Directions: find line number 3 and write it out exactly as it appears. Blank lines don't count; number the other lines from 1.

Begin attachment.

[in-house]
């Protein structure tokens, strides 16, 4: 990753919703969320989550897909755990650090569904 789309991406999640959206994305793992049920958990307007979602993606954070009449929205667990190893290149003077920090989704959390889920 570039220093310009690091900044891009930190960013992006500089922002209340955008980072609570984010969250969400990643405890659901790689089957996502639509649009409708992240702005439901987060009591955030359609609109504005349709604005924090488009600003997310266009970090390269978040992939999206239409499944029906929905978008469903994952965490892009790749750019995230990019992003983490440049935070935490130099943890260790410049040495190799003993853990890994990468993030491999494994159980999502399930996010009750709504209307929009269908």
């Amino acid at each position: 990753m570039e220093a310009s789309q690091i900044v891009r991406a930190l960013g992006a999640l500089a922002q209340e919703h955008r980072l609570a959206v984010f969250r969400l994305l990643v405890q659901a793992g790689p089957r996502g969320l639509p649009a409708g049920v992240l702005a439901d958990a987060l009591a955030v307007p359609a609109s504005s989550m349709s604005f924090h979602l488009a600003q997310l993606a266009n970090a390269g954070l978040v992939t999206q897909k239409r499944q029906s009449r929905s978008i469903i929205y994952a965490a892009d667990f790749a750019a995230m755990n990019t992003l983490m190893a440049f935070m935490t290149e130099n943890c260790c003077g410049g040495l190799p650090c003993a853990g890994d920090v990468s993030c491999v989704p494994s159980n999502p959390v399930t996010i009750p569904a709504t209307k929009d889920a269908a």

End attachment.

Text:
């Amino acid at each position: 990753m570039e220093a310009s789309q690091i900044v891009r991406a930190l960013g992006a999640l500089a922002q209340e919703h955008r980072l609570a959206v984010f969250r969400l994305l990643v405890q659901a793992g790689p089957r996502g969320l639509p649009a409708g049920v992240l702005a439901d958990a987060l009591a955030v307007p359609a609109s504005s989550m349709s604005f924090h979602l488009a600003q997310l993606a266009n970090a390269g954070l978040v992939t999206q897909k239409r499944q029906s009449r929905s978008i469903i929205y994952a965490a892009d667990f790749a750019a995230m755990n990019t992003l983490m190893a440049f935070m935490t290149e130099n943890c260790c003077g410049g040495l190799p650090c003993a853990g890994d920090v990468s993030c491999v989704p494994s159980n999502p959390v399930t996010i009750p569904a709504t209307k929009d889920a269908a």